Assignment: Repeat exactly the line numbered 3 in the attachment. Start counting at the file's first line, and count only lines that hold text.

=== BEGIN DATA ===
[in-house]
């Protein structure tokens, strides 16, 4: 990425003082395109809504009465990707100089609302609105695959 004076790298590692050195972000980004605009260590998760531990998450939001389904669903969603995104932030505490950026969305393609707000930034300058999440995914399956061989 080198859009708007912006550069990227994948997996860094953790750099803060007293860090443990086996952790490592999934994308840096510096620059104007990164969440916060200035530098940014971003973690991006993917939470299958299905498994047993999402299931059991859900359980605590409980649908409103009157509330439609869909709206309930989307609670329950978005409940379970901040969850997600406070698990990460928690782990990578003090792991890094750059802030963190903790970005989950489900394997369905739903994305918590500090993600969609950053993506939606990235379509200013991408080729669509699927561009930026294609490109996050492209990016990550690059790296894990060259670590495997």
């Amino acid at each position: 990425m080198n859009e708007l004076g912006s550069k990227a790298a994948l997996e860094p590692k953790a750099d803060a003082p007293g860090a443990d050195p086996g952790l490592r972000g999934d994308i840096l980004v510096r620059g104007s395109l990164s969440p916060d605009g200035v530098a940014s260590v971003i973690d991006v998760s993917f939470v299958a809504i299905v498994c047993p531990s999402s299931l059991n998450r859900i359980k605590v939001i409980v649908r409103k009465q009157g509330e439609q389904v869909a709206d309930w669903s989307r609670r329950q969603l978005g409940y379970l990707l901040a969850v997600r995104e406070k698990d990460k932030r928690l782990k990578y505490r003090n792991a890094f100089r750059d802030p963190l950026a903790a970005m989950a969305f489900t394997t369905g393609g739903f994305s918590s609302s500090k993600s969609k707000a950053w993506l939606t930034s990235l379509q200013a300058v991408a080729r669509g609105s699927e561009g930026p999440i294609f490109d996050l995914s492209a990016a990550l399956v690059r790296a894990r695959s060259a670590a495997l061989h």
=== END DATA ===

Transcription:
């Amino acid at each position: 990425m080198n859009e708007l004076g912006s550069k990227a790298a994948l997996e860094p590692k953790a750099d803060a003082p007293g860090a443990d050195p086996g952790l490592r972000g999934d994308i840096l980004v510096r620059g104007s395109l990164s969440p916060d605009g200035v530098a940014s260590v971003i973690d991006v998760s993917f939470v299958a809504i299905v498994c047993p531990s999402s299931l059991n998450r859900i359980k605590v939001i409980v649908r409103k009465q009157g509330e439609q389904v869909a709206d309930w669903s989307r609670r329950q969603l978005g409940y379970l990707l901040a969850v997600r995104e406070k698990d990460k932030r928690l782990k990578y505490r003090n792991a890094f100089r750059d802030p963190l950026a903790a970005m989950a969305f489900t394997t369905g393609g739903f994305s918590s609302s500090k993600s969609k707000a950053w993506l939606t930034s990235l379509q200013a300058v991408a080729r669509g609105s699927e561009g930026p999440i294609f490109d996050l995914s492209a990016a990550l399956v690059r790296a894990r695959s060259a670590a495997l061989h």